The Story of the Water of Life and Death.
This tale, though part of a longer fairy tale, is still complete in itself.
THE hero of the tale, Floria, having shown some kindness to a stork, who afterwards turns out to be the king of the storks, receives from him a feather, which when taken up at any time of danger would bring the stork to him and help him. And thus it came to pass that the hero, finding himself at one time in danger, remembered the gift of the stork. He took out the feather from the place where he had hidden it, and waved it. At once the stork appeared and asked Floria what he could do for him. He told him the king had ordered him to bring the water of life and the water of death. 
The stork replied that if it could possibly be got he would certainly do it for him. Returning to his palace, the stork, who was the king of the storks, called all the storks together, and asked them whether they had seen or heard or been near the mountains that knock against one another, at the bottom of which are the fountains of the water of life and death.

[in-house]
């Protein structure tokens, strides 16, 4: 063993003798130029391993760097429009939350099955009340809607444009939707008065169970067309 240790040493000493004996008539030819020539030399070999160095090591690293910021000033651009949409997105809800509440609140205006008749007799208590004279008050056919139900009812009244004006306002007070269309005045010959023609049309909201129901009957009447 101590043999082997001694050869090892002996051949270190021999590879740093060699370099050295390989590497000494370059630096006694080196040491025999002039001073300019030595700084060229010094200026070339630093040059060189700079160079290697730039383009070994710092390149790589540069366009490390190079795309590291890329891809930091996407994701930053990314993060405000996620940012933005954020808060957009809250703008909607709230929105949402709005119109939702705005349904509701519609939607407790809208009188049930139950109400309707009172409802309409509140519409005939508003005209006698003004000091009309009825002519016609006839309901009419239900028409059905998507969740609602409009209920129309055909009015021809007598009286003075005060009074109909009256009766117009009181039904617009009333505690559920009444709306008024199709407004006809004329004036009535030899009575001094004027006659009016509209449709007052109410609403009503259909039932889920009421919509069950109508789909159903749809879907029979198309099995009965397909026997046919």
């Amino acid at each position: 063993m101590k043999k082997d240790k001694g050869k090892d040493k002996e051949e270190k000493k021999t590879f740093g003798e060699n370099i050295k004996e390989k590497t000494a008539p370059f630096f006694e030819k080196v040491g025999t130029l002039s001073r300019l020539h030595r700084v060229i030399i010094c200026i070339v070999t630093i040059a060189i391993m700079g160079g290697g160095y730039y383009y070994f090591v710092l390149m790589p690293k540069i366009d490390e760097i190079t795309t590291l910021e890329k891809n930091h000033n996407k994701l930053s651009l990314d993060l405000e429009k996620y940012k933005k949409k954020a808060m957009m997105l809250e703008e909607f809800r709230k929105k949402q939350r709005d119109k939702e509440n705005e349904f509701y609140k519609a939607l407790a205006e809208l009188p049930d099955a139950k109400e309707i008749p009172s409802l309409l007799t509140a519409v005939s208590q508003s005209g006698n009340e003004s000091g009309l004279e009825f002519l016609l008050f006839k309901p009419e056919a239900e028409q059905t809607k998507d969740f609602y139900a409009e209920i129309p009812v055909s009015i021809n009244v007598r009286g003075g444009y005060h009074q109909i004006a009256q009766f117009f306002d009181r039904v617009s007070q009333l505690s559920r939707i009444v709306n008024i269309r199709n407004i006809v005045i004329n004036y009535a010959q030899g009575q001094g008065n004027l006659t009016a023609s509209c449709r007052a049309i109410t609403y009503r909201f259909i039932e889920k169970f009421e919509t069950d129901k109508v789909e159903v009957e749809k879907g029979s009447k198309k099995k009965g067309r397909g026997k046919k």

All the young and strong looked at one another, and not even the oldest one ventured to reply. He asked them again, and then they said they had never heard or seen anything of the waters of life and death. At last there came from the rear a stork, lame on one foot, blind in one eye, and with a shrivelled-up body, and with half of his feathers plucked out. And he said, "May it please your majesty, I have been there where the mountains knock one against the other, and the proofs of it are my blinded eye and my crooked leg." When the king saw him in the state in which he was, he did not even take any notice of him.
Turning to the other storks, he said: "Is there any one among you who, for my sake, will run the risk and go to these mountains and bring the water?" Not one of the young and strong, and not even any of the older ones who were still strong replied. They all kept silence. But the lame stork said to the king, "For your sake, O Master King, I will again put my life in danger and go." The king again did not look at him, and turning to the others repeated his question; but when he saw that they all kept silence, he at last turned to the stork and said to him: